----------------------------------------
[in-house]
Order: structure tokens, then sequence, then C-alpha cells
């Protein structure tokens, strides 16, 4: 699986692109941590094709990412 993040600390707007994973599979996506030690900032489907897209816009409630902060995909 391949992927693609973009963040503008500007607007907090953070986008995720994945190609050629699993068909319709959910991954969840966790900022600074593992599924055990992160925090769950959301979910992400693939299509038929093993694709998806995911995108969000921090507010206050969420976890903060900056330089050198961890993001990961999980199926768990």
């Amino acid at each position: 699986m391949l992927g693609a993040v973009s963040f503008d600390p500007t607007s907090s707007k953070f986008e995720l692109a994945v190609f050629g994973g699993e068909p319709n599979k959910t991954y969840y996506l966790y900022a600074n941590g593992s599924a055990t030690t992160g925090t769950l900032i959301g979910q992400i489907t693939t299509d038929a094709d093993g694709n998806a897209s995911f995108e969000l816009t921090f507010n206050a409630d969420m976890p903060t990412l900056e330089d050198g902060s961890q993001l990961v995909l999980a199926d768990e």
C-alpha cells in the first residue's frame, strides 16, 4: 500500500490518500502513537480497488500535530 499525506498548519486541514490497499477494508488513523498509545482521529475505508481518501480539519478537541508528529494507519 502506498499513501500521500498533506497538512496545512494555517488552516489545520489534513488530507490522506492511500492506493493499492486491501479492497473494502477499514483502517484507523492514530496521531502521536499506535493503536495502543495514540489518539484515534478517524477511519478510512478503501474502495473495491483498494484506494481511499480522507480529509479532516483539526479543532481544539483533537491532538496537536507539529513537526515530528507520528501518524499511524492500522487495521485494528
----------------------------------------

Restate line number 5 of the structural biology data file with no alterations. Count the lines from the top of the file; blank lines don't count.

C-alpha cells in the first residue's frame, strides 16, 4: 500500500490518500502513537480497488500535530 499525506498548519486541514490497499477494508488513523498509545482521529475505508481518501480539519478537541508528529494507519 502506498499513501500521500498533506497538512496545512494555517488552516489545520489534513488530507490522506492511500492506493493499492486491501479492497473494502477499514483502517484507523492514530496521531502521536499506535493503536495502543495514540489518539484515534478517524477511519478510512478503501474502495473495491483498494484506494481511499480522507480529509479532516483539526479543532481544539483533537491532538496537536507539529513537526515530528507520528501518524499511524492500522487495521485494528